Prime Minister Netanyahu. We have now a history of negotiations with the Arab side, or I should say with Arab parties. I, myself, went to Madrid to initiate the breakthrough peace conference that opened up the direct negotiations between Israel and all of its Arab neighbors, the Syrians, the Palestinians, the Jordanians. We disagreed on this issue with the Arab delegations at the time, but this didn't prevent us from convening in the room.
We have our own interpretation of land for peace, our own interpretation of 242 and 338 that calls for Israel to make concessions of land in order to achieve secure and recognized boundaries. As you know, Israel has made substantial concessions on all fronts. And the question remains, what are secure and recognized boundaries? Or for that matter, does fairness require that Israel yield a hundred percent and the Arab sides yield zero percent? And will we have secure boundaries on the '67 borders? Well, obviously, we think differently.
Rather than delve into this discussion and into this debate, I again point to the direction that was achieved in Madrid and has been, I think, the basic guiding principle, namely that we can have different interpretations but that none of us tries to coerce the other side to accept our own positions as a starting point for negotiations, which have to be left open to their conclusion, obviously. And that is what we will do with the Syrians and with others.
On the question of Hebron, we have two commitments. We have a commitment to fulfill our obligations, and we have a commitment to maintain security. And the problem in Hebron is a serious problem of security. No government, including the previous government, could act precipitously in Hebron because the potential for explosion there is immense, and it could entail the kind of tragedies that we saw in Hebron recently, or for that matter, a few decades ago in 1929 when the entire Jewish community was massacred. We've had terrible violence directed at both sides. Hebron to us is also a subject of deep historical attachment. It's the oldest Jewish community on Earth, 3,500 years old.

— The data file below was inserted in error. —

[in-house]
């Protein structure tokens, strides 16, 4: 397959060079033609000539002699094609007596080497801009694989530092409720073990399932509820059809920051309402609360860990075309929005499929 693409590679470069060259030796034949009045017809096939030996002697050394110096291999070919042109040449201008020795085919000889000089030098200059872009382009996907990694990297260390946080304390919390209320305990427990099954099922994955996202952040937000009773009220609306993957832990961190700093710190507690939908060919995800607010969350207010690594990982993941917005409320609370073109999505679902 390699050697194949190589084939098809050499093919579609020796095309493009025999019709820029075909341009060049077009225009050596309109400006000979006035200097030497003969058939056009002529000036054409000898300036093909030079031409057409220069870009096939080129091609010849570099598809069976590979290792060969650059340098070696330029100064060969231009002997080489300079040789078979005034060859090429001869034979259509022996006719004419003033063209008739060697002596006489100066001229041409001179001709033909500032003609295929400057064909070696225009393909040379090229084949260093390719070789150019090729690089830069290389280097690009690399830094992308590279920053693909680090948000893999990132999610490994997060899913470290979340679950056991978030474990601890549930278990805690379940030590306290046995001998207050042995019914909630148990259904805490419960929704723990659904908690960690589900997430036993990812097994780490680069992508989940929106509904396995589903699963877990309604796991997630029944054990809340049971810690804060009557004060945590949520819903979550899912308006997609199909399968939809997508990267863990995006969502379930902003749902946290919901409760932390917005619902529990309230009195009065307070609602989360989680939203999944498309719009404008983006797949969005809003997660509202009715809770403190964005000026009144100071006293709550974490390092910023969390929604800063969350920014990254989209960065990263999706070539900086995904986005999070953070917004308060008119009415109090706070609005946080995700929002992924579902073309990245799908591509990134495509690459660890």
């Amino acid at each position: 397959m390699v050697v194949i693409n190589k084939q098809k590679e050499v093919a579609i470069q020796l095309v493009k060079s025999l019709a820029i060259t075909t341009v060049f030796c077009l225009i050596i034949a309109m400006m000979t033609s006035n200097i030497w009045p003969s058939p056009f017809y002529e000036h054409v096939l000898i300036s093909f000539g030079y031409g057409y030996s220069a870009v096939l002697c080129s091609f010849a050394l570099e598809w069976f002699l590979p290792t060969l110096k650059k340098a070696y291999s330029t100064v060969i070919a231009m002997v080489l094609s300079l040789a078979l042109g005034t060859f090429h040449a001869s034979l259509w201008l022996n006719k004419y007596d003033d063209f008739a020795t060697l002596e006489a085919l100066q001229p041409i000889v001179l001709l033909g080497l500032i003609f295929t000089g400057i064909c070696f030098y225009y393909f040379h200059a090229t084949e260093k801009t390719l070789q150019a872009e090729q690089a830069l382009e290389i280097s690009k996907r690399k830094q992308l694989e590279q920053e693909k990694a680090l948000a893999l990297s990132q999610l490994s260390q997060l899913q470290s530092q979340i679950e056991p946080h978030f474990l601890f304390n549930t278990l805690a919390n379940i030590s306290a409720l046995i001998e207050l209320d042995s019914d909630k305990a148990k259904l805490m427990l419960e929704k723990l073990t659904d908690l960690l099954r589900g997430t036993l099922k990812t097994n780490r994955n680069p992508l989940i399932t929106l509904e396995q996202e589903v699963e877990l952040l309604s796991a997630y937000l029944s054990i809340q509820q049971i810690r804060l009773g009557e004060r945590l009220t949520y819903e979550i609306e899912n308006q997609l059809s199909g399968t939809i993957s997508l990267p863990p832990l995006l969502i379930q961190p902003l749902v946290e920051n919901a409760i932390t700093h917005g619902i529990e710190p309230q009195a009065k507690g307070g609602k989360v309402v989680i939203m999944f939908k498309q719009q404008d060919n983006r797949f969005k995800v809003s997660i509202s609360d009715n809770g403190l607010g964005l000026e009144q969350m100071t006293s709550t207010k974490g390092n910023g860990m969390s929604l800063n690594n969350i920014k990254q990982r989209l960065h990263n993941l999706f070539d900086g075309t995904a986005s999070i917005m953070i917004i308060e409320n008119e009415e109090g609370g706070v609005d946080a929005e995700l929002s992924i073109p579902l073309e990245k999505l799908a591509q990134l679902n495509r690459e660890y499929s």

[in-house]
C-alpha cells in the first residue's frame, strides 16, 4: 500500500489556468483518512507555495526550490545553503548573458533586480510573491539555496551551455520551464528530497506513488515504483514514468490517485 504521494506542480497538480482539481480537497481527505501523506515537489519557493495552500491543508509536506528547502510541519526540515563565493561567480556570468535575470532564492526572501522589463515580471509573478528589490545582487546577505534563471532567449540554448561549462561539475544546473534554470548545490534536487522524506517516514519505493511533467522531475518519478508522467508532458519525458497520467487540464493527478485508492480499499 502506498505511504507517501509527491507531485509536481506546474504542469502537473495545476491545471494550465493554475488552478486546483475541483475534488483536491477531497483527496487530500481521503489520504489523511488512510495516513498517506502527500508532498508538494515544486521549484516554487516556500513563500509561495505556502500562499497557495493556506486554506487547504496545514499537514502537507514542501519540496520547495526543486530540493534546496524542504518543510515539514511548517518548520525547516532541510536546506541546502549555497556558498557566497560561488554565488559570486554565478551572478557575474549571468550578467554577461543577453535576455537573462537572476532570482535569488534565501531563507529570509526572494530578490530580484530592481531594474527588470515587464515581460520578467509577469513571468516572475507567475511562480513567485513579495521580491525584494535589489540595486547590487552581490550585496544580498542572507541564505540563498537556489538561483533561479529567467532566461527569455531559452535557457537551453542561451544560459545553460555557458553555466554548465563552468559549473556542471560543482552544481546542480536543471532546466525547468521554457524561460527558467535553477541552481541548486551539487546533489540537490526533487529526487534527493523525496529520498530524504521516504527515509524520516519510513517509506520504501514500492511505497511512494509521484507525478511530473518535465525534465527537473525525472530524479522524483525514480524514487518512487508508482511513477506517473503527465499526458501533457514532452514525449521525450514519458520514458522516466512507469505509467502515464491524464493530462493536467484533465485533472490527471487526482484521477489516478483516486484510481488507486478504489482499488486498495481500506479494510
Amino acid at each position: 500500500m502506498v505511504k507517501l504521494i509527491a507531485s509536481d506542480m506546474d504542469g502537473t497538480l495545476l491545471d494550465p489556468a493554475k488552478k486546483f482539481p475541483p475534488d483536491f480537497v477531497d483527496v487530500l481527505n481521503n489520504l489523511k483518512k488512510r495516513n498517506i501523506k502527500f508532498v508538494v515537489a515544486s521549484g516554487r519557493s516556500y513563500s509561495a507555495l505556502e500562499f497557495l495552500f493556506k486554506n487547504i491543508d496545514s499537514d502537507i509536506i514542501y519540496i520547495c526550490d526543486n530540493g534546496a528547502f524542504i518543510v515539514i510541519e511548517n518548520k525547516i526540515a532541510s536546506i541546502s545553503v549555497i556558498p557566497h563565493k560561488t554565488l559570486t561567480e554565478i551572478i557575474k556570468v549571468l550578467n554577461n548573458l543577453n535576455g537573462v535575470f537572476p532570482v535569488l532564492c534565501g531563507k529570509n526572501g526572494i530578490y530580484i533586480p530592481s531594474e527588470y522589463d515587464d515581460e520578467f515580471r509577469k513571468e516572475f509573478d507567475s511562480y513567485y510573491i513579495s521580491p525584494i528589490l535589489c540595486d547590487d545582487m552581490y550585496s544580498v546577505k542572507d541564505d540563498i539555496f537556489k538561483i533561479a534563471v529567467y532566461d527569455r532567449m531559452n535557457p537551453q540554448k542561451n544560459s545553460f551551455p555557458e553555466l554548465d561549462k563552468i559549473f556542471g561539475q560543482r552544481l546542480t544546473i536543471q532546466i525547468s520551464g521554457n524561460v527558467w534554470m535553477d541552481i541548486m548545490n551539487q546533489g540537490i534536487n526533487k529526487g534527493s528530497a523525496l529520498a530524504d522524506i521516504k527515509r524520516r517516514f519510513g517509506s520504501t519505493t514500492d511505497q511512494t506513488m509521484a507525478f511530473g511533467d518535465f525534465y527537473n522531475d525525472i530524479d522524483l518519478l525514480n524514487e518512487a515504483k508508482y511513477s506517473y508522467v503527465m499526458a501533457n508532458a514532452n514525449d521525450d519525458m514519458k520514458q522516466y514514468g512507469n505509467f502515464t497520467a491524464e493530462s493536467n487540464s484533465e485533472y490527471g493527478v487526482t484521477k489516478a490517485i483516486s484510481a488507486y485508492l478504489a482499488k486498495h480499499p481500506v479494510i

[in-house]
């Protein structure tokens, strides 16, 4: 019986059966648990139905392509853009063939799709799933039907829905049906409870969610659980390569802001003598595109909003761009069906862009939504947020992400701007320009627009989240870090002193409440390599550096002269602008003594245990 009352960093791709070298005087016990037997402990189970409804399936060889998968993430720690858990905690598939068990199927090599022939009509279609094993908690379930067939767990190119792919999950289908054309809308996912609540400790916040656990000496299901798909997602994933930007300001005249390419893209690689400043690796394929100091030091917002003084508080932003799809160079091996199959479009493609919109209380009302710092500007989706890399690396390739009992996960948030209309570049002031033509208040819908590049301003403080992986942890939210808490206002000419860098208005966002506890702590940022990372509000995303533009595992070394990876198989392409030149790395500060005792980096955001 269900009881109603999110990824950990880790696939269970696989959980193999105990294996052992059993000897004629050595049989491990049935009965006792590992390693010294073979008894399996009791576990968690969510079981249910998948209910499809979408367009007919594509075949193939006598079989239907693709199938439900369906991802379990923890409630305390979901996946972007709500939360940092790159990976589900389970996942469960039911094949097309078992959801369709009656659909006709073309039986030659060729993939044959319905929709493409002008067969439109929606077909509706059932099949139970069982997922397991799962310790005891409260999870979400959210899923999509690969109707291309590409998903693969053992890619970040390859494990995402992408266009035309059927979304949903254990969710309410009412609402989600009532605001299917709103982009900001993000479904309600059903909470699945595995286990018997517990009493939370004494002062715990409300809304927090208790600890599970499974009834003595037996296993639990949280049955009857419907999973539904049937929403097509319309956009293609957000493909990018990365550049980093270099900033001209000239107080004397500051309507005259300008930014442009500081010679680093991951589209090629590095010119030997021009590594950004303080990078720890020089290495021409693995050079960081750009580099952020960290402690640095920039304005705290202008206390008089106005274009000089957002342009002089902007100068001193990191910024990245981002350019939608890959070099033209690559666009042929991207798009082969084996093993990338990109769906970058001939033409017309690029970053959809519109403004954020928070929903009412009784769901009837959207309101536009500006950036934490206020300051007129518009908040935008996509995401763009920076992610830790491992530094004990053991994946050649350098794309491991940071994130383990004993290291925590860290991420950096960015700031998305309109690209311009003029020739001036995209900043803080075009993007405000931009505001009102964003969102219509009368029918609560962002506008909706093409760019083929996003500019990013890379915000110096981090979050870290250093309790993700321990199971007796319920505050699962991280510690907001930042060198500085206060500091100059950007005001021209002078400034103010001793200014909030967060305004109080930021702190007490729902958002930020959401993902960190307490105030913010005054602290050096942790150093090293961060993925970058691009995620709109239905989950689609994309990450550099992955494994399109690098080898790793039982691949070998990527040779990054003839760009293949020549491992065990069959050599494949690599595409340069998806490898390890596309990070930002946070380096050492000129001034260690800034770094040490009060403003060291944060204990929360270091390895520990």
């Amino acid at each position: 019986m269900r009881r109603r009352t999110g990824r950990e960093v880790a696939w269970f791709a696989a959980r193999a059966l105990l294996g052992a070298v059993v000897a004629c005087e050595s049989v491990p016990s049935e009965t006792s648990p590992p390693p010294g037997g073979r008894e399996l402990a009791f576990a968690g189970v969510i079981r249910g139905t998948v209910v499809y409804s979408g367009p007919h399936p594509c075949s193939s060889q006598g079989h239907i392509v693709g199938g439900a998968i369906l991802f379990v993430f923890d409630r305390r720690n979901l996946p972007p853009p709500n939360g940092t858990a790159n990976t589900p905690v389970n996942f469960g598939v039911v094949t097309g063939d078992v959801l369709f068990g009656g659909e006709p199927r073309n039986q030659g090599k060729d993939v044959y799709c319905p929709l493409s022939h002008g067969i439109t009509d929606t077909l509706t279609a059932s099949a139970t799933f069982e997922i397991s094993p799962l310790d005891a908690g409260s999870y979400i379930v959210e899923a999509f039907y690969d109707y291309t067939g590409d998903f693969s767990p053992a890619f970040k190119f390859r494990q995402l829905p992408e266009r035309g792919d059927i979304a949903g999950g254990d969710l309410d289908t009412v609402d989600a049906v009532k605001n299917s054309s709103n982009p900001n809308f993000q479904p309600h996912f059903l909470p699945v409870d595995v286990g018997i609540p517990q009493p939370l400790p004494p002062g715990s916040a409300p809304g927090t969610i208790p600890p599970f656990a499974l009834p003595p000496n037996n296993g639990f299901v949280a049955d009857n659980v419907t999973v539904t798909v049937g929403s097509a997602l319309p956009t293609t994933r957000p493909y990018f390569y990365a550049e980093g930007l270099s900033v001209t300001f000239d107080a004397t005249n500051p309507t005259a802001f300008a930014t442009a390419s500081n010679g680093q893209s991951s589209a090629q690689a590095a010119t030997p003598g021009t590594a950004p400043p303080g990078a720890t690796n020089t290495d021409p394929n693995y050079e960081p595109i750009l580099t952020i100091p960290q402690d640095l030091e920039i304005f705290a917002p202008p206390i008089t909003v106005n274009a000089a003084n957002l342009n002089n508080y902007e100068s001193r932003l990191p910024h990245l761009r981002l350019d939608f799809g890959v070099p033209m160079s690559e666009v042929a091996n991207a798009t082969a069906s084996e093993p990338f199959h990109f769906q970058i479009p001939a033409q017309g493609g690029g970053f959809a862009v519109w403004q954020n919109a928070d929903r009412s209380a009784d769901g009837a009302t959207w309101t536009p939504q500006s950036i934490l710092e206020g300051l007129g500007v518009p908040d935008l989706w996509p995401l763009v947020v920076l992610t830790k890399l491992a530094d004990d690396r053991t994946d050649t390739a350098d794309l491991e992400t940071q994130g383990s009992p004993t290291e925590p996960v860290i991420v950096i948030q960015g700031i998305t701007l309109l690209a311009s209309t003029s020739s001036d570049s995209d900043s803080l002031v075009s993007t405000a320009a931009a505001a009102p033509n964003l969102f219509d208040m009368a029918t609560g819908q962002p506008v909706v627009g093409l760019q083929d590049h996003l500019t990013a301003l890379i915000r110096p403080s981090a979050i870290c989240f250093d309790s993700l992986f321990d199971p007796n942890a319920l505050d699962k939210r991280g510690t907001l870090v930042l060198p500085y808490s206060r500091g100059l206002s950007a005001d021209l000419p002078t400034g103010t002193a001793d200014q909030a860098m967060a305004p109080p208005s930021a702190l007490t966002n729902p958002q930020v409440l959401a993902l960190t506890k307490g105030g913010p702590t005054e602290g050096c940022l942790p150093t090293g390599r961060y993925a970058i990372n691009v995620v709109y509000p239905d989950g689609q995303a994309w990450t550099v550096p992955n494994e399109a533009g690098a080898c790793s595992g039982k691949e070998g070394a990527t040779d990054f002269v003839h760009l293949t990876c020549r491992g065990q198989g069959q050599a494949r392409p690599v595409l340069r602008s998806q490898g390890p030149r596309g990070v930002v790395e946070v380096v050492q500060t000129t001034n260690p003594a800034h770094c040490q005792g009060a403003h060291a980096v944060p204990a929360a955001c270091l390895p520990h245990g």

So this has to be treated carefully. I'm looking into the problem. I explained to President Clinton in some detail our concerns and how we seek to reconcile these two interests, fulfilling commitments on the one hand and maintaining security on the other. This is something I will discuss with my Cabinet colleagues, and I assure you that I'll be in touch with the President as we continue our deliberations.
President Clinton. You asked me——
Q. About Mr. Arafat.
Prime Minister Netanyahu. You asked did we discuss Mr. Arafat?
Q. No. Are you willing to meet with Mr. Arafat? Do you plan to meet with Mr. Arafat soon?